Stephanie Koempel, acting director of counseling and psychological services, has worked in the department for over seven years. She received her new position this summer upon the retirement of the previous director and was able to implement several ideas she had for the different programs.
“This semester we have a healing element going,” Koempel said.
One of the programs, “Pet Therapy,” allows students and even faculty and staff to come to different locations on campus throughout the semester in order to interact with certified pet therapy animals.
In previous years, it used to be that the pets would come to the school around exam times in order to help reduce students’ stress. However, the new program has dogs and cats coming once a month, and Koempel said she hopes to increase the frequency of their visits even more in the future.
“The pet therapy is a passion of mine,” said Koempel, who explained that her doctoral research was connected to the human-animal bond, as well as the healing abilities it has.
Continue reading

Short story: Darkness falls following prom night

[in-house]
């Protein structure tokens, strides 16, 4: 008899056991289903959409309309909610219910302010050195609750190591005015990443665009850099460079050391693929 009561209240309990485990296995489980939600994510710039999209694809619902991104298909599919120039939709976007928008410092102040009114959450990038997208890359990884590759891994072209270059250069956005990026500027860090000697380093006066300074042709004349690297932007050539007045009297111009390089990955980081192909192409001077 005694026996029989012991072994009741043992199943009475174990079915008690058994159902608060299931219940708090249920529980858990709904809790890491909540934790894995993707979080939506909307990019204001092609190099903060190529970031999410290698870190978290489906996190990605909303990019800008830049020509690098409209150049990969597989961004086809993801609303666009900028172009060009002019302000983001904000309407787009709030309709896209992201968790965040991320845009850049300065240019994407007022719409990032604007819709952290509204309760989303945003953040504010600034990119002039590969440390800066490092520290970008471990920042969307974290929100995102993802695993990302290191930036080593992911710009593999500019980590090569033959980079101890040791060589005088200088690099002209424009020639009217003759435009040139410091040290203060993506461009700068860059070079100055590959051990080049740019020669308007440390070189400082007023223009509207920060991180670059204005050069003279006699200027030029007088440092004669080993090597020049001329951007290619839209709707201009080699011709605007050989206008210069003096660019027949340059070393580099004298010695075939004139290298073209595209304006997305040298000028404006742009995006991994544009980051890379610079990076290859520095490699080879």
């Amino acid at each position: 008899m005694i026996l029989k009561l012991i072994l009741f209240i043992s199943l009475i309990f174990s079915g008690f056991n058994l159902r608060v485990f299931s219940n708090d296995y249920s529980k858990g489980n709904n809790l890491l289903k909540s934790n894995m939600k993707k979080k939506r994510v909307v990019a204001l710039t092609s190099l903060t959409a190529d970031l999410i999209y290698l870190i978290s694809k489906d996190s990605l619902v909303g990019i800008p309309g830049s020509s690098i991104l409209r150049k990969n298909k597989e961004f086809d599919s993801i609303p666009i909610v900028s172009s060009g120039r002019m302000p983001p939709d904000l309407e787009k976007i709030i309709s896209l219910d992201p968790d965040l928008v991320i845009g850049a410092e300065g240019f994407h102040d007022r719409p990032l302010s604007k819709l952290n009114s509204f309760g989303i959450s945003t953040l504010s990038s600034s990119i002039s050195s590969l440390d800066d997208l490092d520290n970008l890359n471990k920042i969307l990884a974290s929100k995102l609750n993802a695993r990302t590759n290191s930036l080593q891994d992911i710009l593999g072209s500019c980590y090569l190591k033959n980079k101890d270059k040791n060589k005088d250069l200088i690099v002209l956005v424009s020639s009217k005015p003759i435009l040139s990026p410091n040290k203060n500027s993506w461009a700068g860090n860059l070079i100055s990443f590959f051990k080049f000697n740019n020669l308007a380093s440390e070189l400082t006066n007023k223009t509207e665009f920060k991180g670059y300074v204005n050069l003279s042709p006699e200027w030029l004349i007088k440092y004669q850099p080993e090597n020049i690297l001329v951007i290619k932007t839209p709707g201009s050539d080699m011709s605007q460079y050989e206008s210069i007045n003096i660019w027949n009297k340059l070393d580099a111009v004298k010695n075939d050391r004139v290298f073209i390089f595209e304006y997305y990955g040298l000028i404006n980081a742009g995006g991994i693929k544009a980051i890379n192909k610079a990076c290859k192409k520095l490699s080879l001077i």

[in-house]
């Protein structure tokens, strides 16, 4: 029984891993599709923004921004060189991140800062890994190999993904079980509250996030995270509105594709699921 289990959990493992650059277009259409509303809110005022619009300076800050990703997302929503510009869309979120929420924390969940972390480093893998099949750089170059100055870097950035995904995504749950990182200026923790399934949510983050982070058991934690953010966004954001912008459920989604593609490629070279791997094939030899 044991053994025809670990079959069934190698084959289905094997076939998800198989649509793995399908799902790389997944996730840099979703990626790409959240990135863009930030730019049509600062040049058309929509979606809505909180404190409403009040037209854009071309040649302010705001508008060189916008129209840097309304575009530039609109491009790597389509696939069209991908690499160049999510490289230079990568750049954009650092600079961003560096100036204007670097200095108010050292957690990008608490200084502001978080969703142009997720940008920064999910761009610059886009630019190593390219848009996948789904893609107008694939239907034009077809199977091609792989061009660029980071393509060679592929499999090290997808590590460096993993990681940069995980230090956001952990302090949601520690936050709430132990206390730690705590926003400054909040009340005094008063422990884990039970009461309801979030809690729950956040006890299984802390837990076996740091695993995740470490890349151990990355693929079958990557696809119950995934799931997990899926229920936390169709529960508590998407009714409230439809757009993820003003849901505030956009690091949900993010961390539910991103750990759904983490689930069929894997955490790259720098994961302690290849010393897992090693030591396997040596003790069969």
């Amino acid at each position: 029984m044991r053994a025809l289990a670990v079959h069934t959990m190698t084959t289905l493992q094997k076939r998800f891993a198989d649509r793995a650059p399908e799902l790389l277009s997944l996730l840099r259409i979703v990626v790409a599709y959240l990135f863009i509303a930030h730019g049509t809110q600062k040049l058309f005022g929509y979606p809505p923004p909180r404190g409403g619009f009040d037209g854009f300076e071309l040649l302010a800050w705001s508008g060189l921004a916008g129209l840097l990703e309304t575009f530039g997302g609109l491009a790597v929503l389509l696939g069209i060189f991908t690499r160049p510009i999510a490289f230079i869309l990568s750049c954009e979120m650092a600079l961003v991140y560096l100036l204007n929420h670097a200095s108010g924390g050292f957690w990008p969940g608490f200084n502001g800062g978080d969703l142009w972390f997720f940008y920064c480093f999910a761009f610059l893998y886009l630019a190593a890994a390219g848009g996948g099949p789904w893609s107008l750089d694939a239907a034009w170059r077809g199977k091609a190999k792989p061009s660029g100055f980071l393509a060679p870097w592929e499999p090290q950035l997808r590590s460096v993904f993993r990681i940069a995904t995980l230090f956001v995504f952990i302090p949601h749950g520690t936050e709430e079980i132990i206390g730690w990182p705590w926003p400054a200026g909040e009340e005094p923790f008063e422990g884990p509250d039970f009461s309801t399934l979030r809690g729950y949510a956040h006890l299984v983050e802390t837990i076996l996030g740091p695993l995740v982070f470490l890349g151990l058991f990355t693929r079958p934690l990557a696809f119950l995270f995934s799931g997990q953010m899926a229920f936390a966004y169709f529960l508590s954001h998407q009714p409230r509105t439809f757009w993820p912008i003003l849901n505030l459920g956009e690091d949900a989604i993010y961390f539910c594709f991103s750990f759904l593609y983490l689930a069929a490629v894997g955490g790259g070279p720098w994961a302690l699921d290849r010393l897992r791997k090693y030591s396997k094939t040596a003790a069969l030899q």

CHRIS BEDELL
Staff Writer

Just because people have a romanticized version of prom, doesn’t mean that it isn’t magical.
It was six o’clock in the evening. I stood in my room while I got dolled up.
I dashed over to the mirror that hung on my bedroom wall above my ivory dresser. I smiled as soon as I saw myself. My long curly locks had just been re-bleached to a fabulous shade of platinum blonde. I moved my arms in front of the mirror as my eyes dropped down to my black nail polish on my fingernails. I then moved my hands to my dress to make sure everything was fine. Call it OCD, or anxiety, but I would be damned if I had a wardrobe malfunction. My eyes held a gaze with the mirror. The dress was fine. It was a black strapless dress. I liked it the second that I saw it at the local boutique shop on Main Street. My mother hated it. I suppose she thought that it was too morbid – not that I cared.
I licked my lips a little the minute they were stained in a black color. The black lipstick was a perfect match for my black dress. The gothic undertone to my prom style was marvelous. I was just drawn to darkness… Continue reading